For those who have been eagerly awaiting the arrival of a 100% legitimate gluten-free flour, as in “can’t tell the difference,” break the baking gear out of storage: it’s cake and waffle time, thanks to Cup4Cup. Chef Thomas Keller along with Lena Kwak, research and development chef at The French Laundry, teamed up to knock a very important task out of the park. Because that’s the only way they do things.
The story behind the flour is one of true mentorship: Chef Keller wants to see the people who work for him succeed. While nurturing Kwak’s talents for developing new products, they solved a problem plaguing the culinary world as more and more food enthusiasts find themselves sensitive or allergic to wheat.
“It seems more people are aware of gluten intolerances today or knows someone who is affected by it,” says Keller. “It’s always great to hear when Cup4Cup has attributed to bringing back happy food memories or even made it possible for the whole family to share a meal again.”
This delicious product is changing those lives for the better. How much better? A lot, as they told me.
Approximately how many batches were tested between the research phase and final product?
Kwak: There isn’t an exact number to give as an answer. For the original Cup4Cup blend formulation, definitely hundreds of trial batches. We tend to be finicky and particular on the end quality of our products. It’s a long road before we are content with the final item, so it’s to the consumer’s benefit that the Cup4Cup team is made up of people with slight OCD tendencies for perfection.
In your experience, is there any application where regular flour is simply necessary? Like a roux?
Keller: In developing this product, we focused on duplicating wheat flour in taste, texture and performance. Cup4Cup can be used as a roux and thickens sauces and soups beautifully with no discernable difference.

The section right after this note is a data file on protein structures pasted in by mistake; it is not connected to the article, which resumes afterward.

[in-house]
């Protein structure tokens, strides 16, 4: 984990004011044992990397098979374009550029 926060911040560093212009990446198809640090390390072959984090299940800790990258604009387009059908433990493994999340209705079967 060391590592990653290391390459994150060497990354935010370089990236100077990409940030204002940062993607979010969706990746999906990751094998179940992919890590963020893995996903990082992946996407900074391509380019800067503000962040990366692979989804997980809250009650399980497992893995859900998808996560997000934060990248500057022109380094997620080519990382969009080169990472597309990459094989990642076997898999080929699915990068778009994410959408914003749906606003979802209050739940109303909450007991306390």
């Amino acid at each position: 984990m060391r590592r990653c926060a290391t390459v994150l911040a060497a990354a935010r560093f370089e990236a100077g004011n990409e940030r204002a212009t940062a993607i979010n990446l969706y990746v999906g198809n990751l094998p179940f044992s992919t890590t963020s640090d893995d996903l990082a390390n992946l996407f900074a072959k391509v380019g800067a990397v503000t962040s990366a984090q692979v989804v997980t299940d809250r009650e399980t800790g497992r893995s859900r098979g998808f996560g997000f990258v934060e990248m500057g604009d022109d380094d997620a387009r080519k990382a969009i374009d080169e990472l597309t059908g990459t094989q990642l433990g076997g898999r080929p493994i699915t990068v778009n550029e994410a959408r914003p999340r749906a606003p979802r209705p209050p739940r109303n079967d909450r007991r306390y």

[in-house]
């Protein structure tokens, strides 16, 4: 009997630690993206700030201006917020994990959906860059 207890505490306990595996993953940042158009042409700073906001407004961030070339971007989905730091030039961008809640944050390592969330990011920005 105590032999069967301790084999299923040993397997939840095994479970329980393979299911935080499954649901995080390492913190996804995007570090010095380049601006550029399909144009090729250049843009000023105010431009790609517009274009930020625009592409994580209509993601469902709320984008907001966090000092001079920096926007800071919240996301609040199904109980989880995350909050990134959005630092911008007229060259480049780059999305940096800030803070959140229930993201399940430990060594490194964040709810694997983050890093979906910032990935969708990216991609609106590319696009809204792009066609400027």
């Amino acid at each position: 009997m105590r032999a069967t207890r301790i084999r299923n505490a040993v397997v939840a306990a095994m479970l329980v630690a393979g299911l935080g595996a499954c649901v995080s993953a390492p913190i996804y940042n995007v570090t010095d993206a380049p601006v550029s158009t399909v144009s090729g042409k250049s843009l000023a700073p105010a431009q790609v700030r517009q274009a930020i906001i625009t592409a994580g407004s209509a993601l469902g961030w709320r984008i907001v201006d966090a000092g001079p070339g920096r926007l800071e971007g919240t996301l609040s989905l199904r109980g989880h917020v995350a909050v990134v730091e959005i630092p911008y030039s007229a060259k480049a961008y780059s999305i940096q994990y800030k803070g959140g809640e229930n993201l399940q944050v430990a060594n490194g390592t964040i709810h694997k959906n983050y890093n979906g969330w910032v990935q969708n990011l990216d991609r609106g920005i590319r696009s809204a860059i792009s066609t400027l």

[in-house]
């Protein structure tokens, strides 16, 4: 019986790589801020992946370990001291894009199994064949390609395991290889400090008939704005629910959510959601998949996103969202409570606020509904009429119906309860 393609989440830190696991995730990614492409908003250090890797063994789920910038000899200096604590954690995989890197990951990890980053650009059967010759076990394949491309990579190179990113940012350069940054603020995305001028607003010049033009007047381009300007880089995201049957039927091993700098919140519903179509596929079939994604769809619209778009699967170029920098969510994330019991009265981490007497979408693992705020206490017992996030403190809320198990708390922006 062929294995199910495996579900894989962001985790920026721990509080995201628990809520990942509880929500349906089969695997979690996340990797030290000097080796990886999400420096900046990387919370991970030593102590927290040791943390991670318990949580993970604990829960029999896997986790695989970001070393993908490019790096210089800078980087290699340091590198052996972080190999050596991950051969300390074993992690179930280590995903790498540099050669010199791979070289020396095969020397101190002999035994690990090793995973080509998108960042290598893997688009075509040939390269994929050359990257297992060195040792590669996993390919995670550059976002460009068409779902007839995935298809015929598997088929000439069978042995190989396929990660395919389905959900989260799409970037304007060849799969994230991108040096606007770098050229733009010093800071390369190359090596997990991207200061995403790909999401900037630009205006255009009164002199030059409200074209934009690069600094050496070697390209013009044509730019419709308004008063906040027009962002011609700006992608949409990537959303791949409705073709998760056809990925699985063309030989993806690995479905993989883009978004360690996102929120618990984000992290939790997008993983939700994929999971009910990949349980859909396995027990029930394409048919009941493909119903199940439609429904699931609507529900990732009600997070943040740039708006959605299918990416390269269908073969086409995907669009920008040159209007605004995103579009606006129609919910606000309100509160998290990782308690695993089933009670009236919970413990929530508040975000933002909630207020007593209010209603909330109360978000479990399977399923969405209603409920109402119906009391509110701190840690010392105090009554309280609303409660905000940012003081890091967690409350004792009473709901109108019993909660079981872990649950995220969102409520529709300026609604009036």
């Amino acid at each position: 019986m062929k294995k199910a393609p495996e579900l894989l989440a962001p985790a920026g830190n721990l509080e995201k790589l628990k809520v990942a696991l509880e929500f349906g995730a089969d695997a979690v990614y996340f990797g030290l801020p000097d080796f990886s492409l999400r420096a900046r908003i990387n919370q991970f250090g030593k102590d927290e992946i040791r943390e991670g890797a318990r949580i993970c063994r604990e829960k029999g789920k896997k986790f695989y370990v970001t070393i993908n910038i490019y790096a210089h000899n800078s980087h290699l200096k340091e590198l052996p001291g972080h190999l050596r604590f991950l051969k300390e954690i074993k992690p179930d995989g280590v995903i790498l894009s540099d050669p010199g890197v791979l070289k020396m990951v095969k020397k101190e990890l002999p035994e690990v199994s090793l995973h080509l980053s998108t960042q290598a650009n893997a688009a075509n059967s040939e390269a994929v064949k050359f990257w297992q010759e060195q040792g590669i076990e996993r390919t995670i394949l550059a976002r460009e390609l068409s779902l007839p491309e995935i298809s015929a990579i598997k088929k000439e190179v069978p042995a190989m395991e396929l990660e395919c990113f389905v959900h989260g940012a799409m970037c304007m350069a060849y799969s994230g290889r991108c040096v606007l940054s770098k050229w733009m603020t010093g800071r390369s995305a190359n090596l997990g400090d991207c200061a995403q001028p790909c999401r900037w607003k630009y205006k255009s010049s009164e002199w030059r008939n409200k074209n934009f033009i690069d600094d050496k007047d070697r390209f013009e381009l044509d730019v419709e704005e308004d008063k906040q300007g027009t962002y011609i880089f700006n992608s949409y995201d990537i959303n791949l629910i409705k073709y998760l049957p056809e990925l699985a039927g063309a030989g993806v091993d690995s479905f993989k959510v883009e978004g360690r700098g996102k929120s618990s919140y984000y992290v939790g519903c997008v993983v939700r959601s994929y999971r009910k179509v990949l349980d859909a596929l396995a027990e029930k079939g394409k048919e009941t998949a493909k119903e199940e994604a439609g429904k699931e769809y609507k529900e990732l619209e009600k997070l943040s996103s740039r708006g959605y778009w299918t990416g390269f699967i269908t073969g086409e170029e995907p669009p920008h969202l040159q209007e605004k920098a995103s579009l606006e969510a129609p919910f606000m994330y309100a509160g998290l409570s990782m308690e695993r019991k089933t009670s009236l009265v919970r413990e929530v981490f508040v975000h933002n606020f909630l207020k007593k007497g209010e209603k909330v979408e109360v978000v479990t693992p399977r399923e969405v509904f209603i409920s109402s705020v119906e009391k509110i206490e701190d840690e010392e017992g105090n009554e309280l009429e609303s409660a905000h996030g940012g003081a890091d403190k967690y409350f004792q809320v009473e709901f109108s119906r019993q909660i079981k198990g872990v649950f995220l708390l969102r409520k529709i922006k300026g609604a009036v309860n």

Do you have any close friends or family members with a gluten allergy?
Kwak: Yes, both family and friends. I feel like every day I meet someone else who can’t have gluten or chooses to limit their intake.
Chef Keller, I’ve heard you’ve been using Cup4Cup in your fried chicken recipe. What are some of the benefits and differenced in dredging with gluten-free flour?
Ad Hoc restaurant is well-known for fried chicken nights and we do accommodate guests upon request if they have a gluten intolerance, substituting Cup4Cup for regular flour. I actually prefer the Cup4Cup version, as it results in a crisper coating. With traditional flour batters, you want to avoid overmixing so the gluten protein does not develop and become doughy and chewy, which is not ideal for frying. With Cup4Cup, since there is no gluten to worry about, items are crisp and crunchy without the risk of over-mixing.
What’s your favorite application using Cup4Cup?
Kwak: Cakes, we’ve had several blind consumer tastings where oftentimes people chose Cup4Cup over wheat-made samples because there are items where Cup4Cup will perform better than even wheat flour.
Keller: Using Cup4Cup in a waffle recipe is a great example of a light and fluffy crumb with a crispy crust.
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